• We don’t eat old animals any more. Mutton melts when slow cooked and is so nourishing.
  • People really are busy today and the often don’t have the hours required to cook the more sustainable, “extreme” cuts of meat. A solution is to look at how you can cook some extreme cuts quickly e.g. skirt/bavette steak can be flash-fried in a pan and does not need low & slow cooking.
  • The issue really does need to come back to governance. We need more than 5 portions of fruit and vegetables a day. Doctors should get more nutritional training.
  • Research done by the University of Michigan has shown that the healthiest diets are ones that centre around diversity and seasonality, such as in Burgundy, France.

RHAYA JORDAN, RESIDENT NUTRITIONIST AT DAYLESFORD

  • Meat is no longer an expensive treat but something that is eaten casually, every day, in the street now.
  • Maybe we need to dump all labels like vegan, vegetarian, flexitarian?
  • Only 5% of agriculture in the UK is fruit and vegetables for human consumption.
  • It’s a myth that supermarkets respond to consumer demand; these retailers are incredibly powerful and have a huge impact on shopping behaviours.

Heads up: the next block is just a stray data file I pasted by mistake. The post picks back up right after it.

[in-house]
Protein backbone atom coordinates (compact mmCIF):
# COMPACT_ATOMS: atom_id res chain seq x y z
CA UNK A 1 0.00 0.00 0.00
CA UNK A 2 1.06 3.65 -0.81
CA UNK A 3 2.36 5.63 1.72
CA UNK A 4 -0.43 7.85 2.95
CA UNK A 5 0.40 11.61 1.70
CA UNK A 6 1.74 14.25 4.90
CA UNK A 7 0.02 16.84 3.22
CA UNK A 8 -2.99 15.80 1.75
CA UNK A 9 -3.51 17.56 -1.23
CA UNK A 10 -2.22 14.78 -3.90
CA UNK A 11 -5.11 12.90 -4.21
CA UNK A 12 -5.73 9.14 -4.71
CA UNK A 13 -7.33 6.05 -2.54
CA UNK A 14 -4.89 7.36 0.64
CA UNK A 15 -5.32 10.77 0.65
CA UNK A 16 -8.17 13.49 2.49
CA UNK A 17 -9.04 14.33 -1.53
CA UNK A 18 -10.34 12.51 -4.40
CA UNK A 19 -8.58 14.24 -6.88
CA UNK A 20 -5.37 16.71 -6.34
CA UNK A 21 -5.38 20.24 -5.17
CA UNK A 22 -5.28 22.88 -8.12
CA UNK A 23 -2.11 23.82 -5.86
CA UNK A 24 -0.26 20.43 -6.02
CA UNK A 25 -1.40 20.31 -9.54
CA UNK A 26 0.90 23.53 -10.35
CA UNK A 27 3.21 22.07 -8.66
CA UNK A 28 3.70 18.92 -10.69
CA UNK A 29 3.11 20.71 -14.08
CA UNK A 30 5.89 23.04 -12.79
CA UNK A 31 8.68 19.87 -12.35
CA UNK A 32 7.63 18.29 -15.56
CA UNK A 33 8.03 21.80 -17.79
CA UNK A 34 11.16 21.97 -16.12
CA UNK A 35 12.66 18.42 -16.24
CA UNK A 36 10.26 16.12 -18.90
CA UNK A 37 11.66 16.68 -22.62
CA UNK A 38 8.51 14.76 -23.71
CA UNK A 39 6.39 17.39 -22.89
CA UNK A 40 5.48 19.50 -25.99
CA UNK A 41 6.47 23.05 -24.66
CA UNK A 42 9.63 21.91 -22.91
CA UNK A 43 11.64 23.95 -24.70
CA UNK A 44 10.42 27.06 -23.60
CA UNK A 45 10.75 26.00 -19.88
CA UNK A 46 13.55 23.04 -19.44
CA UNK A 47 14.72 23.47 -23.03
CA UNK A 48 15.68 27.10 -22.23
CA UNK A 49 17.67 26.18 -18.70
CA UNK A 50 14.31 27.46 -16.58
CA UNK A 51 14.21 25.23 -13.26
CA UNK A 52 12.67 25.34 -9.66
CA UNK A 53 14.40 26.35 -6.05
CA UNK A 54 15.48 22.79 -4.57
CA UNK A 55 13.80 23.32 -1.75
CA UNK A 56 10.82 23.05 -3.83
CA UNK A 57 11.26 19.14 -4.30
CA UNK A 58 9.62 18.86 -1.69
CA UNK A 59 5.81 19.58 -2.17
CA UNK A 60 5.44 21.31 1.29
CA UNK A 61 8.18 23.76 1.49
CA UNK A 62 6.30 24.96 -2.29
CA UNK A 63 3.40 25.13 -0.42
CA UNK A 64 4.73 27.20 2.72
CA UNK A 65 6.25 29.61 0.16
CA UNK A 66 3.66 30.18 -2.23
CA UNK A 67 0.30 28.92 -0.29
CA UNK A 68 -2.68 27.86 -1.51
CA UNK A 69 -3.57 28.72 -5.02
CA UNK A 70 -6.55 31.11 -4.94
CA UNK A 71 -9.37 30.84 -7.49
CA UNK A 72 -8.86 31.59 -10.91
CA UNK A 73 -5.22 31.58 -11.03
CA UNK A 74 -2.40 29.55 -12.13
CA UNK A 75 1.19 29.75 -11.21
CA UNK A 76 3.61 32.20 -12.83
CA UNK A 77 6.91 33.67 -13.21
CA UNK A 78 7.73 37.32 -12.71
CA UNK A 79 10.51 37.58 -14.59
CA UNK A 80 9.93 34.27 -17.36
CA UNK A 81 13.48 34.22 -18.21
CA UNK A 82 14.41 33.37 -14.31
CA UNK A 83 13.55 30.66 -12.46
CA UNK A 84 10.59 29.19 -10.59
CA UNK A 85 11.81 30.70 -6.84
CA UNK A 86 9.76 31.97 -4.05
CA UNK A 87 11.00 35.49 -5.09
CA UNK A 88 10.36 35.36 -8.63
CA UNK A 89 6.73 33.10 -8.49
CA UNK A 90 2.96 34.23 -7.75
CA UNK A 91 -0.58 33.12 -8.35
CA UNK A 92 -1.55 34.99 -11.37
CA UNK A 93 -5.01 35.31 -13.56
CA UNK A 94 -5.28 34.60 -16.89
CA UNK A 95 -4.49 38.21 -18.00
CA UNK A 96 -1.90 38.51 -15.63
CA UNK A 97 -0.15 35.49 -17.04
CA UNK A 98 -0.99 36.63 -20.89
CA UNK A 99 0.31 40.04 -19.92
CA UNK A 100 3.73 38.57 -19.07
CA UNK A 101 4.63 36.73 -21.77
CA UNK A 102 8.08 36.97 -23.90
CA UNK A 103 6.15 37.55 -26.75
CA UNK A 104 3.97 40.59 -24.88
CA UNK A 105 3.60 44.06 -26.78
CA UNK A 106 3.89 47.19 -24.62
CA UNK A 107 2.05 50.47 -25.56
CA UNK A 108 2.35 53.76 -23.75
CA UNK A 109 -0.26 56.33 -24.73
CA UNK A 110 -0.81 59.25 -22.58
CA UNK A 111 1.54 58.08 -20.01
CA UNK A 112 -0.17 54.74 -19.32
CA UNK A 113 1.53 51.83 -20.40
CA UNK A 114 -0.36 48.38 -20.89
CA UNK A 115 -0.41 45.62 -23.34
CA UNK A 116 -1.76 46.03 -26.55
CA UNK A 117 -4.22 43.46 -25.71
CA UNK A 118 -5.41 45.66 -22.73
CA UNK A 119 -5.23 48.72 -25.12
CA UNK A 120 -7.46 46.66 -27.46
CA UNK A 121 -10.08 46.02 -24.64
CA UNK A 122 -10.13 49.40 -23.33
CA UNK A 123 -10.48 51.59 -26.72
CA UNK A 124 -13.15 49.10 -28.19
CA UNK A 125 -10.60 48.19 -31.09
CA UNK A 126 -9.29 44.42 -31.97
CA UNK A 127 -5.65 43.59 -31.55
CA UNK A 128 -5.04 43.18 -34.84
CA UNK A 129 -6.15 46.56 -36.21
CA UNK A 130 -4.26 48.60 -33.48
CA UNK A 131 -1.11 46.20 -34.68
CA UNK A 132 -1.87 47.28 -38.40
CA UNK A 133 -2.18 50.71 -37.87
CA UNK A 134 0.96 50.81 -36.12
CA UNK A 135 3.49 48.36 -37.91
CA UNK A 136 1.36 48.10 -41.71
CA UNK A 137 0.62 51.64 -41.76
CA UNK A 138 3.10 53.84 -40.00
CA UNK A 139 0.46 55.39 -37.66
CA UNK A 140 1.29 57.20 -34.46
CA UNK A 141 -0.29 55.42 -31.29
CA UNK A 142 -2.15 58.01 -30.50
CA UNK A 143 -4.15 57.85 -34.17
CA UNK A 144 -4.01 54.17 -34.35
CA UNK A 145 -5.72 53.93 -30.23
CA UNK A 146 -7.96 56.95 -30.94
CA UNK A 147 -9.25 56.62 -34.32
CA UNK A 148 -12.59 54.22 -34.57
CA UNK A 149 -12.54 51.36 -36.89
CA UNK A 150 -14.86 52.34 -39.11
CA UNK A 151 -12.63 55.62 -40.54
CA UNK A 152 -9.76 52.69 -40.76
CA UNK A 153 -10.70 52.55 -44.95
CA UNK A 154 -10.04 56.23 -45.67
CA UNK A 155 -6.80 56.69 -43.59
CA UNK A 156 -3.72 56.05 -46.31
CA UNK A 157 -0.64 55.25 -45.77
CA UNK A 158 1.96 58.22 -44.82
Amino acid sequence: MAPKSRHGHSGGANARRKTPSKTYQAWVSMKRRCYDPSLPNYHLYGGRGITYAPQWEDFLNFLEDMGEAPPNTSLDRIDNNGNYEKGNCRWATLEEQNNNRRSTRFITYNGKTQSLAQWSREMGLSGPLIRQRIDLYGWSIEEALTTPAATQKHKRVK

LIZZIE KING, NUTRITIONAL HEALTH COACH, AUTHOR AND FOUNDER OF LIZZIE LOVES HEALTHY

  • There seems to be a strange sense of entitlement now: if you want to eat something, you go out and get it.
  • It’s about what meat we eat and how we eat it.
  • Try to rethink your plate and treat meat as a “side” next to pulses, vegetables etc
  • Make small changes, start by adding extra fruit/veg to your lunch, rely on store cupboard basics such as dried pulses. You don’t need to be a brilliant chef.

EVE KALINIK, NUTRITIONIST AND FOOD WRITER

  • There is no perfect answer and more education is needed.
  • I believe the surge of veganism and interest in plant-based food is a good thing because it is raising awareness of alternatives that are available.
  • Many nutritional findings that are reported are sensationalised and often flawed. They often don’t take every factor into consideration e.g. quality of overall diet, lifestyle, stress
  • The food pyramid hasn’t changed in 30 years despite many studies that contradict that way of thinking.
  • The media can be confusing but it has had a positive impact. For example, social media influencers and cookery programmes are showing food that is more veg-centric, with rarer cuts of meat.

This initiative supports the UN Sustainable Development Goals.